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Pa. Deadline On Drilling Wastewater Nears

Companies drilling in lucrative Marcellus Shale natural gas formation face a Thursday deadline to stop bringing tainted wastewater to riverside treatment plants.

HARRISBURG, Pa. (AP) -- Companies drilling in the lucrative Marcellus Shale natural gas formation in Pennsylvania face a Thursday deadline to stop bringing salty, chemically tainted wastewater to riverside treatment plants as state regulators prepare to check for compliance in an effort to protect drinking water.

Many of the largest drillers say they have already stopped the practice and now either reuse nearly all of the wastewater that gushes from gas wells or truck it to Ohio for disposal in the approximately 170 underground injection wells in that state.

Some industry officials, however, say disposal alternatives for smaller drilling companies are certainly going to be more expensive and will be in short supply for a few months.

Louis D'Amico, president of the Pennsylvania Independent Oil and Gas Association, said a number of companies may even have to stop drilling temporarily until they get a plan in place.

"I think they're all scrambling to figure out what they're going to do about it," D'Amico said. "I think a lot of it's going to Ohio, but there's limits on the capacity that can be handled over there."

Since drilling companies began using high-volume hydraulic fracturing in earnest in 2008 to extract natural gas from the shale, they have taken millions of barrels of the briny waste to treatment plants that discharge into rivers where utilities also draw drinking water for hundreds of thousands, if not millions, of Pennsylvanians.

Amid rising concern over drinking water contamination, Gov. Tom Corbett's administration last month asked drillers to stop using the 16 treatment plants, which aren't equipped to remove all the pollutants from wastewater that gushes from gas wells.

The state's April 19 request was made after some researchers presented evidence that the discharges were altering river chemistry in heavily drilled western Pennsylvania in a way that had the potential to affect drinking water.

The request does not address Pennsylvania's multitude of coal-fired power plants, shallow-well drillers or other industrial sources that are also a major factor in high salt levels that can affect drinking water.

Since then, drilling companies have dramatically reduced the amount of wastewater going to three industrial treatment facilities in western Pennsylvania that were on the list of 16, the plants' owners said Tuesday.

One company that has used the wastewater treatment plants, Chevron Corp. subsidiary Atlas Energy, said it will stop the practice by Thursday.

"In the near term, we will use a combination of expanded water reuse in our operations and underground water injection," Chevron spokeswoman Margaret Cooper said in a statement. "Chevron expects to be able to reuse 100 percent of all of Chevron-produced water by the end of 2011."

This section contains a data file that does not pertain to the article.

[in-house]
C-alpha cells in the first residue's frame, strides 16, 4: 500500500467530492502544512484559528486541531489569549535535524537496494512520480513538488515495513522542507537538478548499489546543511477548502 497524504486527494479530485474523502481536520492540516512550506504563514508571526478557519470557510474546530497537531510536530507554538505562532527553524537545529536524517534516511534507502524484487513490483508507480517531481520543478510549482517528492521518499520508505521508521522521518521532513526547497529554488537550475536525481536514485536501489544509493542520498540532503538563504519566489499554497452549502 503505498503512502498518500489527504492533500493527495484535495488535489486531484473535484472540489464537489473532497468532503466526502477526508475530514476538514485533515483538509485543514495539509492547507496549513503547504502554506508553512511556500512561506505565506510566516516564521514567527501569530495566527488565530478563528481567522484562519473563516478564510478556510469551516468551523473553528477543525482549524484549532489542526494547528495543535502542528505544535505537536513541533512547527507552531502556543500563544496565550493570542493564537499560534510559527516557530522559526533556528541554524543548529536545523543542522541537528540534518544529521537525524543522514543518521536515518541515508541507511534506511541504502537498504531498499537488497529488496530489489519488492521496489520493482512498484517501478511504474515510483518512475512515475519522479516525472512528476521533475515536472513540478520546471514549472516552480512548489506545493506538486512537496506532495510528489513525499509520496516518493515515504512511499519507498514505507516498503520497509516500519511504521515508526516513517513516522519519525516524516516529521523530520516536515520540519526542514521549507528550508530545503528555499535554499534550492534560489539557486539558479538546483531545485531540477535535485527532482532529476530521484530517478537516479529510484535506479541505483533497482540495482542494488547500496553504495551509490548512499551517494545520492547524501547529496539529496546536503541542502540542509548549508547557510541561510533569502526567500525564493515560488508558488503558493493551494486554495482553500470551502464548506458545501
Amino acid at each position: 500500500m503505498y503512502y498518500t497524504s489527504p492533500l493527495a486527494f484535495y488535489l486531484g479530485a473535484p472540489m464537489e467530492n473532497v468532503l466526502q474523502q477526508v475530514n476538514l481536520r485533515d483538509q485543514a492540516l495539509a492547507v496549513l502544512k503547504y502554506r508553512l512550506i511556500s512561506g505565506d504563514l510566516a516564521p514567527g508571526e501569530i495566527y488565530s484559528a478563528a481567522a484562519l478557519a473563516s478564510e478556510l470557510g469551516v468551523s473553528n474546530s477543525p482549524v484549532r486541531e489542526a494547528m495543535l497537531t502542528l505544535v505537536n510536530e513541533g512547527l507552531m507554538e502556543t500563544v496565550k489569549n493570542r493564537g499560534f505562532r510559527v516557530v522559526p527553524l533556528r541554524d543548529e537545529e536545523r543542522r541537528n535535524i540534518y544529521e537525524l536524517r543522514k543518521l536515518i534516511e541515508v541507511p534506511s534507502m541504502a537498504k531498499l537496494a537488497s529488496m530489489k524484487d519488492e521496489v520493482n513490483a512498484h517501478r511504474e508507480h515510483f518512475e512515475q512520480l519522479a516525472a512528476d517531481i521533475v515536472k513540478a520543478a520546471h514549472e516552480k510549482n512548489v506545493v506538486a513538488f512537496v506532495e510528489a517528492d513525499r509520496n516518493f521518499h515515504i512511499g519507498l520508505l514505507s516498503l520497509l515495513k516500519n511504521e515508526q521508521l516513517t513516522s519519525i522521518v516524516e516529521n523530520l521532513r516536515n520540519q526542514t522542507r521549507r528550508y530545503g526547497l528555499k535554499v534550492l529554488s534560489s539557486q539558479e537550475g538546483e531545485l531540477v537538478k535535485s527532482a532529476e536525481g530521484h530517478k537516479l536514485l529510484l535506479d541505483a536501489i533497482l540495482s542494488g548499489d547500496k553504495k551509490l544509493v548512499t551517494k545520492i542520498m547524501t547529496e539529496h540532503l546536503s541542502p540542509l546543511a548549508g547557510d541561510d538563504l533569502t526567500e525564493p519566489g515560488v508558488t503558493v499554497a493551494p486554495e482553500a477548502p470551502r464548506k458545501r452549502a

A spokeswoman for the state Department of Environmental Protection said the agency will take steps to verify that the practice stops as of Thursday. But the spokeswoman, Katy Gresh, said the agency did not want to reveal how it would do it.

In the meantime, the U.S. Environmental Protection Agency has asked the DEP to strengthen its request into one that is legally enforceable, and it asked six of the most active companies drilling in Pennsylvania to disclose by May 25 how and where they dispose of or recycle drilling wastewater.

In the second half of 2010, drillers reported that they generated about 5.4 million barrels of wastewater, and of that brought about 2.8 million barrels to treatment plants that discharge into rivers and streams, about 460,000 barrels to underground disposal wells, and about 2 million barrels to plants that treat the water, but do not discharge into waterways.

Some companies, like Range Resources Corp. of Fort Worth, Texas, or Chesapeake Energy Corp. of Oklahoma City, reuse most of their wastewater after cleaning it on-site by running it through a system of portable tanks and filters before mixing it with fresh water to prepare it for a new drilling job.

Tom Tomastik of the Ohio Division of Mineral Resources Management said he does not think the state's underground disposals wells have the capacity right now to replace

Depending on the actual volumes that are being disposed of in the POTWs in PA at this time, we may not have the total needed injection capacity right now. I have been told there is between 24,000 to 34,000 barrels per day disposed in the PA waste water treatment plants. We could not handle that much extra with our current capacity. I am getting a huge interest in the drilling on new Class II injection wells and with the drilling of new injection wells; we would be able to handle the additional disposal capacity. It would, however, take at least a few months to get these injection wells drilled and on line.

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